Micah reflects on the pain of having loved ones in India, while also trying to respond to the crisis.
By Micah Branaman-Sharma
When I joined the global COVID-19 Response in November last year, I needed to return to the United States after more than a decade living abroad, the past six of which were spent in my husband’s homeland of India. I was thrilled for the opportunity to be joining World Vision after many years of consulting. My husband and I believed this was divine intervention, pushing us to finally make the move we had been contemplating to be nearer my family in Texas.
I moved first, assuming my husband would join me in a few months’ time after preparing for a 14,000+ kilometres (8,700 miles) move around the world. Unfortunately, I flew into the epicentre of the second COVID-19 wave taking place in the US. I rode out quarantine and spiking cases at my parents’ house as friends and family watched worriedly from abroad.
Now it’s my turn to sit and watch as COVID-19 cases continue to rise across India. I hear from friends and family around the country about desperate people having nowhere to turn because government hospitals are overflowing and private hospitals are demanding exorbitant rates per day. I hear that people are dying on the road or in hospital hallways as they go from hospital to hospital, looking for space to be admitted. That queues of bodies are lined up in morgues for cremation that can’t happen sometimes for days. That people who do manage to get admission into hospital have to take turns breathing through shared oxygen tanks. That medicines are so scarce that people are sourcing Remdesivir (an antiviral being used in COVID-19 treatment) via WhatsApp for their sick relatives. That free vaccines from the government have run out in many places while private clinics are still giving them out to people who can pay.
My husband copes by burying his head in the sand as he dutifully stays home under Maharashtra’s newest lockdown orders. India news sources are notoriously loud, repetitive, and sensationalistic, and he’s already inundated with stories of his employees’ suffering. My stepdaughter is completing her last few weeks of law school remotely from Telangana. She is the opposite of her dad; she won’t let herself unplug from the situation. I get messages about how helpless and grim and terrible the situation is. She’s rightfully angry and scared and not at all sure how she will start the next phase of her life in the midst of this pandemic.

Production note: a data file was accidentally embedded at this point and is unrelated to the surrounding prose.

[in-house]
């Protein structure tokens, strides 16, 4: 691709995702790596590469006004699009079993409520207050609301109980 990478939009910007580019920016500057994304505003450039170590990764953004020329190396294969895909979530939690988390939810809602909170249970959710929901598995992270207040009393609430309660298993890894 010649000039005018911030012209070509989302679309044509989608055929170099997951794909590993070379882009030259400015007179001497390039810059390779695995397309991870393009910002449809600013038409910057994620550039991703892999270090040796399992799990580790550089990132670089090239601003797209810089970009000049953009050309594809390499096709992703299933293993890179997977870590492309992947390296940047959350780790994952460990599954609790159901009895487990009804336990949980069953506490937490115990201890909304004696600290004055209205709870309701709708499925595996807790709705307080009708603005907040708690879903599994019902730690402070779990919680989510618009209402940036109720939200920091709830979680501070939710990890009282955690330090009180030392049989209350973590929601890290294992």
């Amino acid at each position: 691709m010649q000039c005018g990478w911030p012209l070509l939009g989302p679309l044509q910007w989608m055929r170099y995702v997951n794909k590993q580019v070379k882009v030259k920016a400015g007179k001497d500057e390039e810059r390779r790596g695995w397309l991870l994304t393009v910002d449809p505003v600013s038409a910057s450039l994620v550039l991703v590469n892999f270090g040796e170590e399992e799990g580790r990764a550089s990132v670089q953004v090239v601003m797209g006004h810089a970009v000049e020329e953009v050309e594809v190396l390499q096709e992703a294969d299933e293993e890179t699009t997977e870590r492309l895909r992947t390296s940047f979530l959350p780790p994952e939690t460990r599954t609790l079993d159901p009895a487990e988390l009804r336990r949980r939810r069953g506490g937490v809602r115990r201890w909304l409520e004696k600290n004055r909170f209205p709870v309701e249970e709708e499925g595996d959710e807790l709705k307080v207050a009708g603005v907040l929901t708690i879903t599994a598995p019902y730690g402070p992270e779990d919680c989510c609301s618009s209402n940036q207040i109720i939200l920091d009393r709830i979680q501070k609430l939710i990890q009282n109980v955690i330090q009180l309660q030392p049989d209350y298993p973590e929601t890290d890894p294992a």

It has been hard to constantly keep a pulse on the ever-worsening situation while at the same time disconnecting from it so I can support the work our colleagues at World Vision India are doing to continue responding to the needs of the most vulnerable. I pray for my colleagues in India as they keep diligently working while dealing with illness and tragedies in their own families. I pray for my family and friends in India, hoping that the worst will soon be behind us. I pray for other families separated by COVID-19 watching from afar. And I pray that other governments learn from India's situation so no other country has to go through this.
But I am also proud to be part of World Vision and this response, knowing that the work that every single one of us does is contributing to limiting the spread of COVID-19 and reducing its impact on millions of vulnerable children and their families. You can support World Vision’s COVID-19 response in India here.
Micah Branaman-Sharma is the Communications Technical Director for World Vision’s global COVID-19 Response.